Advertising is any paid form of nonpersonal presentation of ideas or products. It is a good way of informing, persuading or reminding customers about your product.
While small businesses may not be able to afford heavy spending in expensive media like television or print, a targeted program may achieve the desired communication objectives. An example is the use of cable television or regional television stations instead of national television.
Two basic decisions in advertising are the creatives and the media:
- Creatives involve creating the message, communicating the message (the copy and execution), and determining the message source or spokesperson.
- When the advertisement is produced, the next part is to choose which medium will be used (television, radio, newspapers, magazine, outdoor, Internet, Yellow pages, etc.), and the schedule of media placements.
Traditional tri-media involves print, television and radio. These three media offer the widest reach but are typically the most expensive. However, prices for tri-media advertising are justified by computing the per-capita cost. For instance, a TV spot on a primetime show may cost a hundred thousand pesos, but if it is seen by two million people, then the per-capita cost is only 5 centavos, which may actually be cheap compared to other types of advertising.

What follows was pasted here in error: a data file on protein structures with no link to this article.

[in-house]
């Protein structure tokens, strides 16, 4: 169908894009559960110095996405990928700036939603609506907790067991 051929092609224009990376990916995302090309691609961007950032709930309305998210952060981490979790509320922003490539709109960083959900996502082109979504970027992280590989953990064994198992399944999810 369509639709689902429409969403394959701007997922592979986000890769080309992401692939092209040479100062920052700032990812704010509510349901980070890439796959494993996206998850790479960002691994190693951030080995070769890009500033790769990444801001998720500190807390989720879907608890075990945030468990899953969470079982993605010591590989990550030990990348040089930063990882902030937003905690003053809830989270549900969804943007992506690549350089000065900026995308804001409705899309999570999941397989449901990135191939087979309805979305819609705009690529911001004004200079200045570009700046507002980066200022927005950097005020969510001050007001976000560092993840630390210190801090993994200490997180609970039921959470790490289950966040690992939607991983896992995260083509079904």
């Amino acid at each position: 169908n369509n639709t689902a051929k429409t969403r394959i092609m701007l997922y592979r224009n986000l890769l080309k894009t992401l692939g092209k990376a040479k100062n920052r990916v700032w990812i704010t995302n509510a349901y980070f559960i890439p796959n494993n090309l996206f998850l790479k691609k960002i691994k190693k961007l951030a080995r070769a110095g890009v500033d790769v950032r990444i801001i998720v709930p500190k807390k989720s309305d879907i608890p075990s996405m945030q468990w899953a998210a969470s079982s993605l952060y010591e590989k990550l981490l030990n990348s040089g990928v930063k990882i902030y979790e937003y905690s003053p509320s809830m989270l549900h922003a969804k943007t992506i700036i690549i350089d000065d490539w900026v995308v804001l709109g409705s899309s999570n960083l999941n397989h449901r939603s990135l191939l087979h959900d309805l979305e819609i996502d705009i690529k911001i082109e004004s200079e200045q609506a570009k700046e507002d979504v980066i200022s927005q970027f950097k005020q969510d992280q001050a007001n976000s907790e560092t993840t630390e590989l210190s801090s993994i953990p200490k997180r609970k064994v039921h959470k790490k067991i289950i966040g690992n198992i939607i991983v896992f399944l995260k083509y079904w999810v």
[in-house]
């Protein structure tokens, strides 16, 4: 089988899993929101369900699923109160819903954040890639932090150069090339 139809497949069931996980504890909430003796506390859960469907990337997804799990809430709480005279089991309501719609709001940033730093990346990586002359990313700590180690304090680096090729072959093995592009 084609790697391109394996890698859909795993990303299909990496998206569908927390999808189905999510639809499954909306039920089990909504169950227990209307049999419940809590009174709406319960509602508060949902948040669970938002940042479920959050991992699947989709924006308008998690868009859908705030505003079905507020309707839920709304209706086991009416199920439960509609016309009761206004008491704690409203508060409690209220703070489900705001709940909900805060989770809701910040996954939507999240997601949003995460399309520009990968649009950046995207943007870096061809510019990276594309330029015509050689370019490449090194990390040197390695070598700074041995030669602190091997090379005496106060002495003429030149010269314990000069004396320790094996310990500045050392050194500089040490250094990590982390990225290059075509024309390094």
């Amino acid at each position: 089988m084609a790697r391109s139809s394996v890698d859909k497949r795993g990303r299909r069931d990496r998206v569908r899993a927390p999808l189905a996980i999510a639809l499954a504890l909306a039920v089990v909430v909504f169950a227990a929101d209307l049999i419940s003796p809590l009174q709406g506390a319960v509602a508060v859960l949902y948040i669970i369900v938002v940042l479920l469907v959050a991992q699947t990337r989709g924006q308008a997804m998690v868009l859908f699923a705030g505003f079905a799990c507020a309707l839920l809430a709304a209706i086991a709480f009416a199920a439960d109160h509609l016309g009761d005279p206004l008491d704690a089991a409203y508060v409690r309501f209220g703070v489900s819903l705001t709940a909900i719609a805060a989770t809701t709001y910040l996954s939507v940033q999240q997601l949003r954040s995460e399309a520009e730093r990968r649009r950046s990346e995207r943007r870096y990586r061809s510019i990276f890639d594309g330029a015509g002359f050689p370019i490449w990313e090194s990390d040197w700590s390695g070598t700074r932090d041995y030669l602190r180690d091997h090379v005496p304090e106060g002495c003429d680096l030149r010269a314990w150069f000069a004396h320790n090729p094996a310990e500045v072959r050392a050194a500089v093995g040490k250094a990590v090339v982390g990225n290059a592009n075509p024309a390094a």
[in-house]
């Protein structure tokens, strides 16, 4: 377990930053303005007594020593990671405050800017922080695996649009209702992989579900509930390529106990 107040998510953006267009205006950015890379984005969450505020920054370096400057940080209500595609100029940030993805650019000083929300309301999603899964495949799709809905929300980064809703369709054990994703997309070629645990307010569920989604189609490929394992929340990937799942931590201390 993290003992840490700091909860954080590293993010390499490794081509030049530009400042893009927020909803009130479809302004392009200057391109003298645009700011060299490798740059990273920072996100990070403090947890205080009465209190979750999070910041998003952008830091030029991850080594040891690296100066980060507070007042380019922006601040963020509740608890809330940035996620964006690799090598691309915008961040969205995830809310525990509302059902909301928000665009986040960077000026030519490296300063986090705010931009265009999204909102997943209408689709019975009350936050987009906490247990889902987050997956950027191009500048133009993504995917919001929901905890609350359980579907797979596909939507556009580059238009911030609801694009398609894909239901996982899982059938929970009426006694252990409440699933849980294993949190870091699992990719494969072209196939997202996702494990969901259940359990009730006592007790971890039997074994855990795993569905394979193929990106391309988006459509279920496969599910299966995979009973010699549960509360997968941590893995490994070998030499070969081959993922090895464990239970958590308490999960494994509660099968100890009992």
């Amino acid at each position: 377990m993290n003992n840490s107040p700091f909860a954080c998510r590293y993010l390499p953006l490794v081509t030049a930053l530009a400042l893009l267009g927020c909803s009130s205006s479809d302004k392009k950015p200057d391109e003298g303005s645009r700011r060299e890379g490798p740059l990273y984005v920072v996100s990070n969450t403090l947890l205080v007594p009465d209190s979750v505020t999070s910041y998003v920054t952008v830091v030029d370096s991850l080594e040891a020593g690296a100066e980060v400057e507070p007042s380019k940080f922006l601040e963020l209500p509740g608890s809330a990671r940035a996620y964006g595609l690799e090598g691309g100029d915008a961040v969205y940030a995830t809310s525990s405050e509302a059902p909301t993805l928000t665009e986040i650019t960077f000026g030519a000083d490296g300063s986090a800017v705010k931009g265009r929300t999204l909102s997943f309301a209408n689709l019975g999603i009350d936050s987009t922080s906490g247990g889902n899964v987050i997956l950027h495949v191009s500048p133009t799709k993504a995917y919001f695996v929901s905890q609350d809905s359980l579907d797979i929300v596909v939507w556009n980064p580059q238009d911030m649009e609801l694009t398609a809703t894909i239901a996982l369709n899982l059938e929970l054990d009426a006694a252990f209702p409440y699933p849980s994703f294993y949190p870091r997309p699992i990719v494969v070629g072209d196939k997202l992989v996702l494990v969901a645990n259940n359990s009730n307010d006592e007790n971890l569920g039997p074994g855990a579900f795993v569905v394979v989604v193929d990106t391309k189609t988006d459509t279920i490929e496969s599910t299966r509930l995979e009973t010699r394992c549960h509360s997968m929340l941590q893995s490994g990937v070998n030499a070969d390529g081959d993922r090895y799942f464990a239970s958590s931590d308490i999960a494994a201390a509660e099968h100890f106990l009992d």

The problem with tri-media, however, is that it usually reaches people who may or may not be your target market in the first place. Thus, you may be paying for “eyeballs” or “ears” that you do not wish to market to in the first place. For instance, you may be selling a woman’s product, but if 40 percent of the viewers of a particular TV program are male and are therefore not your market, you are still paying for their attention when you advertise on the program.
This is why small businesses with tight budgets may be better off using non-traditional advertising media (also known as “below-the-line” advertising). Examples include the use of flyers, bulletin boards, the Internet, posters and promo items.
If your product is really good, you can consider a giveaway strategy. One successful chain of hamburger restaurants, for example, started out by giving away their burgers to office workers around the area where they started operating. Because the product was really good, the office workers became regular customers. Of course this strategy will only work if your product is cheap enough to be given away in the first place!
Word of mouth is also an excellent way to disseminate information about your product. The problem with this, however, is that by its very nature, word of mouth is not exactly manageable by the company. It will happen only if your product is really good and distinctive enough for people to talk about. If you want people to spread the word about your product, then make sure that it stands out!
The bottom line is that advertising involves ways by which to communicate the existence and the attributes of your product. Because no matter how good your product is, if nobody knows about its existence, then you still would not have a market.